César FRANCK (1822-1890)
Violin Sonata in A major [27:20]
Gabriel FAURÉ (1845-1924)
Violin Sonata No. 1 in A major, Op.13 [23:57]
Franz SCHUBERT (1797-1828)
Violin Sonata (Sonatina) No.3 in G minor, D.408 [16:07]
Janine Andrade (violin)
Nicole Rolet de Castel (piano) (Franck; Fauré)
Tasso Janopoulo (piano) (Schubert)
rec. Paris, Radiodiffusion-Télévision Française, 2 December 1958 (Franck); 11 April 1960 (Fauré), 22 September 1960 (Schubert) radio studio recordings
MELOCLASSIC MC2013 [67:25]
Like many French violinists whose careers straddled the middle years of the twentieth century, Janine Andrade was not taken up by one of the major labels. Her recordings are very scarce indeed, even more hard to come by than those by her compatriot Michèle Auclair (1924-2005), who concertised around the same time. Apart from some Mozart Concertos on the Berlin Classics label, there’s a CD of the Brahms and Tchaikovsky Violin Concertos on the Japanese Grand Slam label, which is not distributed in the West and, disappointingly, makes it too expensive a proposition to have imported. I would love to hear it. I have already reviewed Meloclassic’s Auclair issue. What is remarkable is that both Andrade and Auclair studied at the Paris Conservatoire under Jacques Thibaud and Jules Boucherit. Another fellow student at the Conservatoire, Denise Soriano (1916-2006) was also a Boucherit student around the same time. In fact, Soriano eventually married Boucherit, despite a forty year age gap. Meloclassic have also feted this violinist with a CD.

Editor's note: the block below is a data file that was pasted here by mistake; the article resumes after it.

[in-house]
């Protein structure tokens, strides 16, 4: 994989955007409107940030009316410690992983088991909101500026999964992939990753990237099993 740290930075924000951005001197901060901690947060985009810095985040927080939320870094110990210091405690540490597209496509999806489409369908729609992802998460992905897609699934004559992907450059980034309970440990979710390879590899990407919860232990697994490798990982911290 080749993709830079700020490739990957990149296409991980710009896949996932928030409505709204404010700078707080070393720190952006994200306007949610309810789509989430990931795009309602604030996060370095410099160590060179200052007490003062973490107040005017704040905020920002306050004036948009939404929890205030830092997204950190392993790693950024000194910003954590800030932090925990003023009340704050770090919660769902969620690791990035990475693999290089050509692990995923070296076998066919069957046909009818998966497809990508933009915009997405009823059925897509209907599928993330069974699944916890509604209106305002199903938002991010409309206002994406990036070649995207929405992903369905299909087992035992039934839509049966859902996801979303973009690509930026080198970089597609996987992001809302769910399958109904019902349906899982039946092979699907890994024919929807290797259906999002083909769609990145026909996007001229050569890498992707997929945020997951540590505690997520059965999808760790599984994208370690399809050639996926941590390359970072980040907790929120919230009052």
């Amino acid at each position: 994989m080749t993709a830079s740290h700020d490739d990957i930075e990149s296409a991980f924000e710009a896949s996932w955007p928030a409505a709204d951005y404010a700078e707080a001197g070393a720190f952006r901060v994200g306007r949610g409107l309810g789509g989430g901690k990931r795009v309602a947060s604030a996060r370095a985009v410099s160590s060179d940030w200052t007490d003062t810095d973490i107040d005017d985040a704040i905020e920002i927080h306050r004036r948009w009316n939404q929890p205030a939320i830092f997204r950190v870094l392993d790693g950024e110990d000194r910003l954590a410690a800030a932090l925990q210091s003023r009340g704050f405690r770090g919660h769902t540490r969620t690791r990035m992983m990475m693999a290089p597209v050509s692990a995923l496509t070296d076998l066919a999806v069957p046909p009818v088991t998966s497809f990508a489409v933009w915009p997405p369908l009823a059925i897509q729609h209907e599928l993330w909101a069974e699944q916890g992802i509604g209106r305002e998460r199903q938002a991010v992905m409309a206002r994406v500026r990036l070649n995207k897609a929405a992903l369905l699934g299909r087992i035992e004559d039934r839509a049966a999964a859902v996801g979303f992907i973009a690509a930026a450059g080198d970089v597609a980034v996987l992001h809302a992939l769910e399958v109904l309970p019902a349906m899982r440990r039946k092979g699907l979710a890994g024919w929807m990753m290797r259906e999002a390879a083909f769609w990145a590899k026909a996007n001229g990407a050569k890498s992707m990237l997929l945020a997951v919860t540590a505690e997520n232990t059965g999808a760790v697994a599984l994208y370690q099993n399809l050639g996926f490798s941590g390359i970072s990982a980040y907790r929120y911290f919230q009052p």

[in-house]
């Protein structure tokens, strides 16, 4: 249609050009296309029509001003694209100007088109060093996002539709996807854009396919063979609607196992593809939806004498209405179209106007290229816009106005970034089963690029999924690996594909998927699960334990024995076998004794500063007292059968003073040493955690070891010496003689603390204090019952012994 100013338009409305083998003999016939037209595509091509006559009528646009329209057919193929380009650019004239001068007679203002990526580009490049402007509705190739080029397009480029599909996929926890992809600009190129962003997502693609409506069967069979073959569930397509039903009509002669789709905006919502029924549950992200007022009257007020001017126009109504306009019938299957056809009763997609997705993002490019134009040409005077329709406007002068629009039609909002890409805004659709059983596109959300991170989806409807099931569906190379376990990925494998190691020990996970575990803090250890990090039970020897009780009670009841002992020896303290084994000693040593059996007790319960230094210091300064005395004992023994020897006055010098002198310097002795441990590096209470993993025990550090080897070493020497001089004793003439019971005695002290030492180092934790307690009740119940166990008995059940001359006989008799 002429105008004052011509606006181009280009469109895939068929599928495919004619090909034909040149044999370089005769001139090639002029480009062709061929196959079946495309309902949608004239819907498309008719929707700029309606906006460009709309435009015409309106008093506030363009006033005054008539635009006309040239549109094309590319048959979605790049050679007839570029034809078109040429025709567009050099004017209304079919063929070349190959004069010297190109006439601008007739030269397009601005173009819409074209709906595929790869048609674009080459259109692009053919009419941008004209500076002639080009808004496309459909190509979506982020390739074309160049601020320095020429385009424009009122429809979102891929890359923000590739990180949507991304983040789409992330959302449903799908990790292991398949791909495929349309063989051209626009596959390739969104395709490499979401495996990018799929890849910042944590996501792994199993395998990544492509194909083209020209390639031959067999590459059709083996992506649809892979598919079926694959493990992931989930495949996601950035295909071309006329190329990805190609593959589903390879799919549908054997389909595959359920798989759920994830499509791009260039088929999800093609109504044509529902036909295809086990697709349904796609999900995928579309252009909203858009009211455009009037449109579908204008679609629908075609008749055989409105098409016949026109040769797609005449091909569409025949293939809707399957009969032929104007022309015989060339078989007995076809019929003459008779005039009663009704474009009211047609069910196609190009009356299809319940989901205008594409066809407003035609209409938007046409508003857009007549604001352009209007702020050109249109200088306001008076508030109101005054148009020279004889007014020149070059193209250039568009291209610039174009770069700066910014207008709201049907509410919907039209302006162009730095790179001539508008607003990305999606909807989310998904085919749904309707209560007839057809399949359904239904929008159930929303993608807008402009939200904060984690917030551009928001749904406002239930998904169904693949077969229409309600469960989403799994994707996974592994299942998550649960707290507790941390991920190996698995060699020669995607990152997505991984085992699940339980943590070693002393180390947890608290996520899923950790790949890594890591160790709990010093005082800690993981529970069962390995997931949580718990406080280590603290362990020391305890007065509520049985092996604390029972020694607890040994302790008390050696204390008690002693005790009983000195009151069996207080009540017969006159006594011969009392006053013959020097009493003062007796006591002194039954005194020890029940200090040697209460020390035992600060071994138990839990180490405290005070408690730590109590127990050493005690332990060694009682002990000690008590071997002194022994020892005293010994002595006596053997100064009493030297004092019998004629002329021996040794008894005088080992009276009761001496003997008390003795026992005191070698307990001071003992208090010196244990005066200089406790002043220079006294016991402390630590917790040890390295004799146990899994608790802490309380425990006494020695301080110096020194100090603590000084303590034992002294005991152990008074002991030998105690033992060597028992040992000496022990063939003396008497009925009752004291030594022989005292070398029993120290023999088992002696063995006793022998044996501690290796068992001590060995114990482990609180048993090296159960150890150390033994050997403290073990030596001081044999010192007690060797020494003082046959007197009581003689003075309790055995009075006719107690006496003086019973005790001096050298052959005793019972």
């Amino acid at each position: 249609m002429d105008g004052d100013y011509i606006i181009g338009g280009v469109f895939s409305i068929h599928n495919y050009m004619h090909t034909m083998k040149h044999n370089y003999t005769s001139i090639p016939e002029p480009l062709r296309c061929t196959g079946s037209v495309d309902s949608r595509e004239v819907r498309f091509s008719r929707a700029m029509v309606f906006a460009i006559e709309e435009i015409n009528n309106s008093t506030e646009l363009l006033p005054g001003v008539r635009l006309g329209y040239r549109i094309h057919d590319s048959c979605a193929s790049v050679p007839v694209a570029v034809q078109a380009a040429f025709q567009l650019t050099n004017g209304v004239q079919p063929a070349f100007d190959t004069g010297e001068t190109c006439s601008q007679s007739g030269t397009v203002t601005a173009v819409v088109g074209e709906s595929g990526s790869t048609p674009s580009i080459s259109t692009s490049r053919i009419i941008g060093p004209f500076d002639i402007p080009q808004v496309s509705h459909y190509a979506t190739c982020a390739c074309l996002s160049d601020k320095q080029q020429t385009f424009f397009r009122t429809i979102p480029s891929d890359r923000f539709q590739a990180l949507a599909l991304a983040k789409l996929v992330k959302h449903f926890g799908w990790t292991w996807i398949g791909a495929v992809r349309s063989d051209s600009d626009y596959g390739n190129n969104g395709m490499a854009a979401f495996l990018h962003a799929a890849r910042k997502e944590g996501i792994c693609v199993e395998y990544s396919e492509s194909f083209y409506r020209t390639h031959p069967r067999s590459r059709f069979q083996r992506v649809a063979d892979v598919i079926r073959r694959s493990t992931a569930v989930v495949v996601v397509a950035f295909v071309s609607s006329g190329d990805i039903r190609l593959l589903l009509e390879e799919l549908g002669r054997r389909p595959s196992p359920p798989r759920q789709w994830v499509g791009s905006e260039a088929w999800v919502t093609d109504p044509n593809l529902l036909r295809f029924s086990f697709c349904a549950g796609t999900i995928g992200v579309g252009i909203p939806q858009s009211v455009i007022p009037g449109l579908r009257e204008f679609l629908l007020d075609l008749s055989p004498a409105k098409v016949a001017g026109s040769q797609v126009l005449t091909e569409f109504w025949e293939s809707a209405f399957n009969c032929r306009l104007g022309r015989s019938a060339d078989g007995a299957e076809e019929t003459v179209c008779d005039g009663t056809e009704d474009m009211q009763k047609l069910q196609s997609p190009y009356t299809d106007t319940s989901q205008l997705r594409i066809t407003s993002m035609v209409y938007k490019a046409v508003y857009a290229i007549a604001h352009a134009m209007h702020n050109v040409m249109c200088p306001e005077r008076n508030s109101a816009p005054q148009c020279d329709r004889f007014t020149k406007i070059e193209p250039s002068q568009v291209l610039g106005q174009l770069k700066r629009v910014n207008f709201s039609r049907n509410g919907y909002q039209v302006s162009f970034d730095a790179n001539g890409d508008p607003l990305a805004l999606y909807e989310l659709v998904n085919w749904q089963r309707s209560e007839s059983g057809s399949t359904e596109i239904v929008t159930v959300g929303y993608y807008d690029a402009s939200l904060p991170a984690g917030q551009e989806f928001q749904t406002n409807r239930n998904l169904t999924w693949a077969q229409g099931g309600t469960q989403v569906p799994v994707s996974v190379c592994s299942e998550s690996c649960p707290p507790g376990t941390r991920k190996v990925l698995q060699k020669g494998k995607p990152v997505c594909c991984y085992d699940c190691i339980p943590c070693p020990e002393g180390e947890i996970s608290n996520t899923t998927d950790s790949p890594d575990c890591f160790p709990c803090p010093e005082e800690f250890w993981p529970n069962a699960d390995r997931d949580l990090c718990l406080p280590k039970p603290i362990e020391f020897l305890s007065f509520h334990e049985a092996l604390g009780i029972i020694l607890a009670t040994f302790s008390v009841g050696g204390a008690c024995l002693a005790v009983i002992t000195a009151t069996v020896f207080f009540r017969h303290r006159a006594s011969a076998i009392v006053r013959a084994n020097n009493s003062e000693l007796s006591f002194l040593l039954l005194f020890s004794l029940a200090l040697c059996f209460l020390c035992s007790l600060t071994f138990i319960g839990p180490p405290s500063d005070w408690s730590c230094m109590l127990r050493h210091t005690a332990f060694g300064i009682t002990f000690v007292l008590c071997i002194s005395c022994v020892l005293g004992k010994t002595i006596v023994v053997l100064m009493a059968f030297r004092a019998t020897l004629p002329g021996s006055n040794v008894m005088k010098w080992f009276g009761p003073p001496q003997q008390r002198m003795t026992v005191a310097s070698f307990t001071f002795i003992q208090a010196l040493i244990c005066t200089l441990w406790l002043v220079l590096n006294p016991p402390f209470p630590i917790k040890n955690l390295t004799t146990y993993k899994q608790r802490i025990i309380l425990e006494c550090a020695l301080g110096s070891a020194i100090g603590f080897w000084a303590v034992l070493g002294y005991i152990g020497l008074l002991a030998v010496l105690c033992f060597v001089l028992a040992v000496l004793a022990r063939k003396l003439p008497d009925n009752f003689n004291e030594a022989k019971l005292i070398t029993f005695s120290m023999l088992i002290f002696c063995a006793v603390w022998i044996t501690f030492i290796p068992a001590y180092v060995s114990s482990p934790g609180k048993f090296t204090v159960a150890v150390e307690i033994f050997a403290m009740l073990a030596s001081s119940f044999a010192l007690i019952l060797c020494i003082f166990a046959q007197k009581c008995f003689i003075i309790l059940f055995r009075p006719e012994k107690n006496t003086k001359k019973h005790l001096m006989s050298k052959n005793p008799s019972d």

Andrade was born in Besançon, famous for its International Music Festival, in 1918. She took up the violin early. Her mother was a pianist and in 1926 when Janine was only seven, she was accompanist at her daughter’s first concert. Eventually Andrade went on to study at the Paris Conservatoire under Boucherit and Thibaud. When her concert career was launched it was temporarily halted by World War 2, but when it resumed she travelled as far afield as Japan, South America and South Africa giving concerts. I was interested to read in the booklet notes that there was apparently some rivalry between her and that other great French violinist Ginette Neveu. Sadly, Neveu was killed in a plane crash in 1949. Four years later on September 1 1953, Andrade and Henryk Szeryng saw Jacques Thibaud off at the airport. Sadly his plane crashed and he did not survive.
Tragedy struck in 1972 when Andrade was only fifty-four. She suffered a massive stroke which left her with a right-sided paralysis and aphasia. Her career over, she spent her final days in a nursing home and died in hospital in 1997.
There is no doubt from what we have here that Andrade was a fine violinist. Possessing a rich, full tone, she projects a warmth and fervent expressiveness. Her vibrato isn’t as varied as the likes of Auclair, Martzy and Neveu. As a consequence, she doesn’t possess the myriad populated tonal palette that is a distinctive feature of these other artists. She does employ expressive portamenti to add grace and elegance to the line. Intonation is, on the whole, good.
The Franck and Fauré Sonatas are partnered by Nicole Rolet de Castel, and possess a Gallic charm. Well paced, with close attention to dynamics and phrasing, they are underpinned by an intelligent musicianship. The engineers of the time have achieved a satisfactory balance between the two instruments; often in recordings of this ilk the piano is thrown into relief.
The Schubert Sonatina is a delight. Although a minor work, not in the same league compositionally as the two French sonatas, Andrade gives it a run for its money. It is imbued with elegance and Viennese allure. Tasso Janopoulo provides admirable support. Each time I hear the sonatina, happy memories come flooding back of my schooldays when I played the last movement at a local music festival.
Owing to the scarcity of Andrade on disc, Meloclassic’s first CD release of these historical radio-studio recordings will be gratefully greeted by violin aficionados. Nicely packaged in a gatefold, there is a detailed biographical portrait of the artist included. A bonus is three black and white photographs of the violinist. The announcements in French preceding each work are kept in, and this adds to the intimacy of the proceedings.
A treasured document.
Stephen Greenbank